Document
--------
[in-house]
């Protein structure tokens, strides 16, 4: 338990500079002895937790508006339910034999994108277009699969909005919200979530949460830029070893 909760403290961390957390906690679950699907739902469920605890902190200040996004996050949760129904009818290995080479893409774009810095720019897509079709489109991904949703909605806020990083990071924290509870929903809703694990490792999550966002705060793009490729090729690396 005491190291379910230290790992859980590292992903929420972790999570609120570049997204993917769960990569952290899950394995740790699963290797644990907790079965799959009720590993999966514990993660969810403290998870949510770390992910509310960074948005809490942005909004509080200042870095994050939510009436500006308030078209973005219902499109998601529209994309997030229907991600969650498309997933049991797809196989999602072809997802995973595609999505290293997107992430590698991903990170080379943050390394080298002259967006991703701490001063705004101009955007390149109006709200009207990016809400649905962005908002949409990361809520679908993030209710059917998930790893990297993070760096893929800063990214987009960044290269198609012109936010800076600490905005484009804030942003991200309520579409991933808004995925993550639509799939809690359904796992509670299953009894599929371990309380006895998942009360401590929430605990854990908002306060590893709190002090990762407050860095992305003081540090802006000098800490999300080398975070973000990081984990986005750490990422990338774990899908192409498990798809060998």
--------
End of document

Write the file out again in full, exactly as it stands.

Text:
[in-house]
């Protein structure tokens, strides 16, 4: 338990500079002895937790508006339910034999994108277009699969909005919200979530949460830029070893 909760403290961390957390906690679950699907739902469920605890902190200040996004996050949760129904009818290995080479893409774009810095720019897509079709489109991904949703909605806020990083990071924290509870929903809703694990490792999550966002705060793009490729090729690396 005491190291379910230290790992859980590292992903929420972790999570609120570049997204993917769960990569952290899950394995740790699963290797644990907790079965799959009720590993999966514990993660969810403290998870949510770390992910509310960074948005809490942005909004509080200042870095994050939510009436500006308030078209973005219902499109998601529209994309997030229907991600969650498309997933049991797809196989999602072809997802995973595609999505290293997107992430590698991903990170080379943050390394080298002259967006991703701490001063705004101009955007390149109006709200009207990016809400649905962005908002949409990361809520679908993030209710059917998930790893990297993070760096893929800063990214987009960044290269198609012109936010800076600490905005484009804030942003991200309520579409991933808004995925993550639509799939809690359904796992509670299953009894599929371990309380006895998942009360401590929430605990854990908002306060590893709190002090990762407050860095992305003081540090802006000098800490999300080398975070973000990081984990986005750490990422990338774990899908192409498990798809060998």